Considering all of the trends mentioned above, the CatchMark merger and PCH’s current valuation, we can safely say that the company is anything but cheap despite the -22% year-to-date decline. . Short interest of 1.16% rose to almost 5% at the end of August 2022, suggesting that large hedge funds also see the risks associated with PCH in the short term. Unfortunately, the dividend yield is still not good enough for income investors, but above 4-4.2% I would buy the stock for income purposes. However, PCH still has the highest forward dividend yield among its peers, but the valuation is fair or even a bit overvalued at the moment.
The price-to-book ratio of 1.72x might seem very overvalued among REITs, but forestland and farmland REITs generally trade well above their book value. Compared to its peers, the company is relatively well valued, but we can only have a vague idea of how that might change after the acquisition closes by the end of the third quarter.
Company specific risks
Surprisingly, I see only one major risk factor for PCH. This is because they cannot alter external trends in timber or lumber prices, and management cannot alter housing market demand. The only part they can improve or spoil is the CTT consolidation. PCH management overpays for land owned by CTT by approximately 25%. PCH pays approximately $2,600 per acre owned by CTT. This figure is 25 to 30 percent higher than deals of around $1,900 to $2,100 per acre of southeastern forest land. If management can consolidate the newly created company and use the local leverage of CatchMark to drive sales and production in the next 12-15 months, I would say that management has made a fair decision to acquire the company. But if the consolidation fails or does not produce real CAD results for shareholders, then it will just be an overpaid transaction and misallocated capital.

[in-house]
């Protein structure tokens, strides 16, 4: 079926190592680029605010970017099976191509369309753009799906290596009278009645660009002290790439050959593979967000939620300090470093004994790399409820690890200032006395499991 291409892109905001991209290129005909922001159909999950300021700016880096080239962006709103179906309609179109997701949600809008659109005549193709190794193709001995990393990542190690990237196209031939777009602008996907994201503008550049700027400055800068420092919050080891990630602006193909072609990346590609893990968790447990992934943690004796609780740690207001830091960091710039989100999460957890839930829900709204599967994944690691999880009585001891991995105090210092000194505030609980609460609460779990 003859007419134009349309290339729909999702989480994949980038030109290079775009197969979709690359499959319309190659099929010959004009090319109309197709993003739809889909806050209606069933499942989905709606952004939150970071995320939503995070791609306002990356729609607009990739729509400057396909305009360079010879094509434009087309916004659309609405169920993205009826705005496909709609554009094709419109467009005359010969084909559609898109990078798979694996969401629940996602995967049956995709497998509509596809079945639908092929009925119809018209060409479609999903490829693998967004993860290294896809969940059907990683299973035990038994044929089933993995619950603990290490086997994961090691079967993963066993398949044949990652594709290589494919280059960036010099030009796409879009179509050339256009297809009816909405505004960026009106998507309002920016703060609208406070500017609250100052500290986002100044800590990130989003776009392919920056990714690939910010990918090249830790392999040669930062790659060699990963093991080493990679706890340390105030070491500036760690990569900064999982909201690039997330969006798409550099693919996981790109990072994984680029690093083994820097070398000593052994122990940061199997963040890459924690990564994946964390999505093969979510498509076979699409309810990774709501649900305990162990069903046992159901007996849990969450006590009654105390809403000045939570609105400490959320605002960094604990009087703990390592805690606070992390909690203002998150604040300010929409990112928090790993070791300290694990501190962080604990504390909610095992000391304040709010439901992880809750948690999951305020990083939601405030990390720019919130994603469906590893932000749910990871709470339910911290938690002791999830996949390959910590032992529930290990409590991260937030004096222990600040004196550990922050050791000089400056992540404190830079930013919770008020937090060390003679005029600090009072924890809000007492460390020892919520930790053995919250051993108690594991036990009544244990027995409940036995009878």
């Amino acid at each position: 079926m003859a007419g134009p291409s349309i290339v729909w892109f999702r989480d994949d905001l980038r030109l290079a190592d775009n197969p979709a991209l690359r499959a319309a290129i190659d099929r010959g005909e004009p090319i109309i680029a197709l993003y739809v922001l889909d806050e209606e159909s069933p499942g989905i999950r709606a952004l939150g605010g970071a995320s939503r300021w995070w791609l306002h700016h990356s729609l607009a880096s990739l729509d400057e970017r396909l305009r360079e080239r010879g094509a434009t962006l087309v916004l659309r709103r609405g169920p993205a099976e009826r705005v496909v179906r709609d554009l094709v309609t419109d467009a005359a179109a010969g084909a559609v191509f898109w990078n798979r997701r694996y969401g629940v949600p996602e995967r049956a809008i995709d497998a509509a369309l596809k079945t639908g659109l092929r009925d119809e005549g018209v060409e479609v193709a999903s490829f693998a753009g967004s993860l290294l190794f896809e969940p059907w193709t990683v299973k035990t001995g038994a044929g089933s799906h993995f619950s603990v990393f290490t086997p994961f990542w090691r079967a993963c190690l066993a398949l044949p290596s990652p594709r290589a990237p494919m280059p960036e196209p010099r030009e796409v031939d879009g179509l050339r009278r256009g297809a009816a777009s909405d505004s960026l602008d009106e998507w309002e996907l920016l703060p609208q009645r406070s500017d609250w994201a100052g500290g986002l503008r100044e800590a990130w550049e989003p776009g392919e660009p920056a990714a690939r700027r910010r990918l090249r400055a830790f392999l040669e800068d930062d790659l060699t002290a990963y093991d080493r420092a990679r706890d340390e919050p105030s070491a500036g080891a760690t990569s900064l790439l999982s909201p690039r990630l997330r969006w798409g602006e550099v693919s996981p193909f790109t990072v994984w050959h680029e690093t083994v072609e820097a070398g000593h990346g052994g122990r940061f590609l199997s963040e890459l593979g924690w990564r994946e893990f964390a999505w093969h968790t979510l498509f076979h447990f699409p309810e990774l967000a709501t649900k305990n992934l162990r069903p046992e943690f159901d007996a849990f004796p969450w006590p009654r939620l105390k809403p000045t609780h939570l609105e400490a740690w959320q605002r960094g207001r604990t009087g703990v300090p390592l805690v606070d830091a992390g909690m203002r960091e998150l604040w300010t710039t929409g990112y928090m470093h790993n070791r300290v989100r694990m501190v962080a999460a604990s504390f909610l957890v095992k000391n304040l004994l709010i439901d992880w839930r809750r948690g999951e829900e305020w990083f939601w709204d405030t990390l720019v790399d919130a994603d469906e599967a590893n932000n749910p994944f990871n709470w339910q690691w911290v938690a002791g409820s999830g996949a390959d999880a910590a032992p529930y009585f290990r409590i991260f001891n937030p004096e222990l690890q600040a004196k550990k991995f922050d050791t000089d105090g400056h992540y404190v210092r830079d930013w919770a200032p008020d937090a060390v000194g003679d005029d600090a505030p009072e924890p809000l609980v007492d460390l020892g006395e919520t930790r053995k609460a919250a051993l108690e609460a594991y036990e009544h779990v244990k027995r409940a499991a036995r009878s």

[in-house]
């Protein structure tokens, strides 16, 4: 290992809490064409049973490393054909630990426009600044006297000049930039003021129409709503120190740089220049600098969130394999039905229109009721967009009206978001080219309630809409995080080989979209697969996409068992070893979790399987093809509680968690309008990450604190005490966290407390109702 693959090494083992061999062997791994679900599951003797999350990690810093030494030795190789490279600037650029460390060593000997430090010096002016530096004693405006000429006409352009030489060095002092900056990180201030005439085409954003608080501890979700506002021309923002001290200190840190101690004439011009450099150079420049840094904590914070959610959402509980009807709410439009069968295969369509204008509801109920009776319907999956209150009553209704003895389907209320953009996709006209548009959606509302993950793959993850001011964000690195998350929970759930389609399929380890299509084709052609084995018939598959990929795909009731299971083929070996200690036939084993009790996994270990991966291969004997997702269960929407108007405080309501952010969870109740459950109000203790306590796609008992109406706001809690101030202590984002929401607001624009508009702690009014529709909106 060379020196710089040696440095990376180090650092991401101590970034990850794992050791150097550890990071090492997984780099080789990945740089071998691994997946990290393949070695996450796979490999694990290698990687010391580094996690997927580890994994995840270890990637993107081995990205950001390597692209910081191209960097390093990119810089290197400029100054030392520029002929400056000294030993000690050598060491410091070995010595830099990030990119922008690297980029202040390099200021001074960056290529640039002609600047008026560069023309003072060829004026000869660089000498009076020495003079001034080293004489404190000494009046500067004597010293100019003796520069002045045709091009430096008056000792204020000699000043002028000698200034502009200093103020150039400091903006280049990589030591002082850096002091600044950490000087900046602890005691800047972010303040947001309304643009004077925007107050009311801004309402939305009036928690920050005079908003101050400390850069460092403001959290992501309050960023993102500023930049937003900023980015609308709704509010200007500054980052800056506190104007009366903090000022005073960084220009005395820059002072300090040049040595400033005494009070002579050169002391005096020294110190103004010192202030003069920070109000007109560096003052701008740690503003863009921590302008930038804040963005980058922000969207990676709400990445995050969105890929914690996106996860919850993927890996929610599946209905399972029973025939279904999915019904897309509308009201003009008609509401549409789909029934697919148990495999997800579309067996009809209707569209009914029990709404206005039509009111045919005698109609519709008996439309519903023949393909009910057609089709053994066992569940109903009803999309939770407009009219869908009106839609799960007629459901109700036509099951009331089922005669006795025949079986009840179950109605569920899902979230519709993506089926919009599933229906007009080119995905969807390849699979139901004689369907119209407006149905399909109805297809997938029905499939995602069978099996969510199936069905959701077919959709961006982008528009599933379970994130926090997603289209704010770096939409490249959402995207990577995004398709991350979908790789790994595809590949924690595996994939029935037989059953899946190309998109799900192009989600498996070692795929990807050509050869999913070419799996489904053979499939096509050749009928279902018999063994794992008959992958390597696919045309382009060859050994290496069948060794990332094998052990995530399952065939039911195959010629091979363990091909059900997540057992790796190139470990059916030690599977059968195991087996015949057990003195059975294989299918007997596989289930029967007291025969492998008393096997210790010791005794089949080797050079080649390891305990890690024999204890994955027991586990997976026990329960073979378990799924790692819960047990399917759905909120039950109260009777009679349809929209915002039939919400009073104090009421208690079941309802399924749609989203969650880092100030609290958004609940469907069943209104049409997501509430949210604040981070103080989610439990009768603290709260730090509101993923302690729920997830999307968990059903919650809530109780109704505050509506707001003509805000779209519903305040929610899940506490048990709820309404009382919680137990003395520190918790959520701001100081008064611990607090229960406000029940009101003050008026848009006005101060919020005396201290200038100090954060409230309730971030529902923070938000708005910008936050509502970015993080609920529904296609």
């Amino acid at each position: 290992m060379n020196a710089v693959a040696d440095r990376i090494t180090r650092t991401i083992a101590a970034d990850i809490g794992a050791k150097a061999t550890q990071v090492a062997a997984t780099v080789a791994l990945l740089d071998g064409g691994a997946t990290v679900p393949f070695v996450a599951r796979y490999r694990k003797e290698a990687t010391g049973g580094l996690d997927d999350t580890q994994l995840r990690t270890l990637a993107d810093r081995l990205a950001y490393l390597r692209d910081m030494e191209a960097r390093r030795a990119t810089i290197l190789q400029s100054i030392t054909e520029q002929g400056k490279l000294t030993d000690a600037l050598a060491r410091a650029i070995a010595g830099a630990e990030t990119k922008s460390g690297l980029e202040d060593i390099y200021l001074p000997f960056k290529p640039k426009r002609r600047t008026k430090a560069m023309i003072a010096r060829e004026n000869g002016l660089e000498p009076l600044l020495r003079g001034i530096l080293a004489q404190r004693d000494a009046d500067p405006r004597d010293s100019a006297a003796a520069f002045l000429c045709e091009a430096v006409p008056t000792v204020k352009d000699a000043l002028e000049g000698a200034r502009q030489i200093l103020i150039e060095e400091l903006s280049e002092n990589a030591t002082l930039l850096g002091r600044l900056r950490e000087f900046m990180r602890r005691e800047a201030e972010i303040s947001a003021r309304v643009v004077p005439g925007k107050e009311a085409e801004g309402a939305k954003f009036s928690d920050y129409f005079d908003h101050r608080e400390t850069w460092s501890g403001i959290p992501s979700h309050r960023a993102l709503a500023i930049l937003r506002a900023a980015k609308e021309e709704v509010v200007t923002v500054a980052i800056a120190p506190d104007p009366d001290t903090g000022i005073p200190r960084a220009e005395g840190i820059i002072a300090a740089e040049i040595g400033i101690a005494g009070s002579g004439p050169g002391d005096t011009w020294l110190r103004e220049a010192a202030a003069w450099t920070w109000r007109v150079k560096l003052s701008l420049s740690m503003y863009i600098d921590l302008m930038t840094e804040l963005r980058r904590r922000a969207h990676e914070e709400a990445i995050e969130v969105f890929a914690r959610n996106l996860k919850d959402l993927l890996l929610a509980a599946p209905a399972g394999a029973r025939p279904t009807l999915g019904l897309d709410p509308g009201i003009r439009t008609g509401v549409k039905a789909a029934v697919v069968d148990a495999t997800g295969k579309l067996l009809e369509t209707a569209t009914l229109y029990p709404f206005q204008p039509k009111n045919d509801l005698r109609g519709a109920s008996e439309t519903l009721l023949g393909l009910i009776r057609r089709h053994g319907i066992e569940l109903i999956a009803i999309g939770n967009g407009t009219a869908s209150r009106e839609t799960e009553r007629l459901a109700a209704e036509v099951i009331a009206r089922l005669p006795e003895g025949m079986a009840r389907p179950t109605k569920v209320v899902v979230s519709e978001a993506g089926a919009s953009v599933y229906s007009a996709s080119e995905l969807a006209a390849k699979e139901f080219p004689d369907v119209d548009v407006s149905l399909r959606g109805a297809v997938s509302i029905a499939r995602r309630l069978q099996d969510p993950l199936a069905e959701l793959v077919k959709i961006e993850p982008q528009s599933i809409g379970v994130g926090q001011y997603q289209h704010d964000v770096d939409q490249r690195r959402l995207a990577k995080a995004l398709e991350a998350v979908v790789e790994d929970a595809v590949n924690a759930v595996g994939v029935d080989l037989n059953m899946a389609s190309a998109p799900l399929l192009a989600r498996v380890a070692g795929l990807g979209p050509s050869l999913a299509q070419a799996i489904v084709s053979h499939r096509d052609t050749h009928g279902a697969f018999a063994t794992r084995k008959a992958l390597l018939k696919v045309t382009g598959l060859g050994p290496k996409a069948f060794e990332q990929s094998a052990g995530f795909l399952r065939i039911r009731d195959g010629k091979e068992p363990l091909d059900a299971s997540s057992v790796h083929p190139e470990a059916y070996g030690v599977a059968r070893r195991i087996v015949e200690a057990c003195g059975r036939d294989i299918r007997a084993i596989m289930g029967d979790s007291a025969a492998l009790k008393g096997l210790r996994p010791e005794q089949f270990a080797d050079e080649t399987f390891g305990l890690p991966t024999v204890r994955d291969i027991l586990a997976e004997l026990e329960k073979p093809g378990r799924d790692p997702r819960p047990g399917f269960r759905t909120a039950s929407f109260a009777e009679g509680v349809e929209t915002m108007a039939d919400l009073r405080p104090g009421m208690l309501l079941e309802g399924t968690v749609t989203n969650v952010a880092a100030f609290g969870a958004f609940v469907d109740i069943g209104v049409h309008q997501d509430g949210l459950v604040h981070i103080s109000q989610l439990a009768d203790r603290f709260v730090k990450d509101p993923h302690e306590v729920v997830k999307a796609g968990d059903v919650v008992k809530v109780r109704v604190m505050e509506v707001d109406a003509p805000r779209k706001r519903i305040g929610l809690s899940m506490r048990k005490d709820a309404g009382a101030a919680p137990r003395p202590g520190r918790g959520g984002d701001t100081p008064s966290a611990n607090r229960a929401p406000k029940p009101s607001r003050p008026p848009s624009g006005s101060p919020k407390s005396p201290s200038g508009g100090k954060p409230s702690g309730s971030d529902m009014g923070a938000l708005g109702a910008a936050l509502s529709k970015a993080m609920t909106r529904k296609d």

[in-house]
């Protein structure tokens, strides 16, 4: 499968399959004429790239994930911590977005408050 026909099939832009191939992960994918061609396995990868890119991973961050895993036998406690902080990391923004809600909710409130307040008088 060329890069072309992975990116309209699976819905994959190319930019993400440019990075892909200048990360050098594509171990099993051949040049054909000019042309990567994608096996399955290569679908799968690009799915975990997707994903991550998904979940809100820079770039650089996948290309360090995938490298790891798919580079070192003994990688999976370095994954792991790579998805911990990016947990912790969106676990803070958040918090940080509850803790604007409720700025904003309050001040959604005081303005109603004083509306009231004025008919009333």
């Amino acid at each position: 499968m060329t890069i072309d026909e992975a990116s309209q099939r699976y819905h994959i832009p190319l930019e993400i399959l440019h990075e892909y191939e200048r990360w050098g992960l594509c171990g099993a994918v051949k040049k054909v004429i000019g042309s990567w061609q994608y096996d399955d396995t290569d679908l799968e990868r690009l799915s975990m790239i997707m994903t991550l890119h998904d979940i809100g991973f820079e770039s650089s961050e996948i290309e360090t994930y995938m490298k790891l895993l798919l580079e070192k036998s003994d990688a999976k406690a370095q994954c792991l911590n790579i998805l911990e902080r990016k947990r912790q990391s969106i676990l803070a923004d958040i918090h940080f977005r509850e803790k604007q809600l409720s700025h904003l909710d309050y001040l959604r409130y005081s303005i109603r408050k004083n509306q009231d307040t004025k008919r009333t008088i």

My take on the PCH dividend
PotlatchDeltic is a reliable, dividend-paying Timberland REIT. It has been paying dividends consecutively since 2006 and has a 2-year streak of consecutive dividend increases. In addition, the management pays special dividends from time to time which are usually 2 to 3 times the annual dividend. The company’s payout ratio is in the safe zone and the AFFO payout ratio is good at the moment. Analysts estimate a 2.2% dividend increase for 2023. Management typically announces dividend increases in the fourth quarter and I expect them to increase the dividend to around $0.45 per share from 0, $44 currently. That’s a far cry from current US inflation numbers, but the 2021 special dividend has made up for that for shareholders.
There is no doubt in my mind that PCH is a good company with a decent management team. I’m also confident that over the long term, the company is a fair choice for income investors who want exposure to forest or farmland REITs. My concerns relate to the next 12 to 15 months where external trends go against the business while management must also consolidate the newly purchased business. That’s why I’m neutral on PCH at the moment.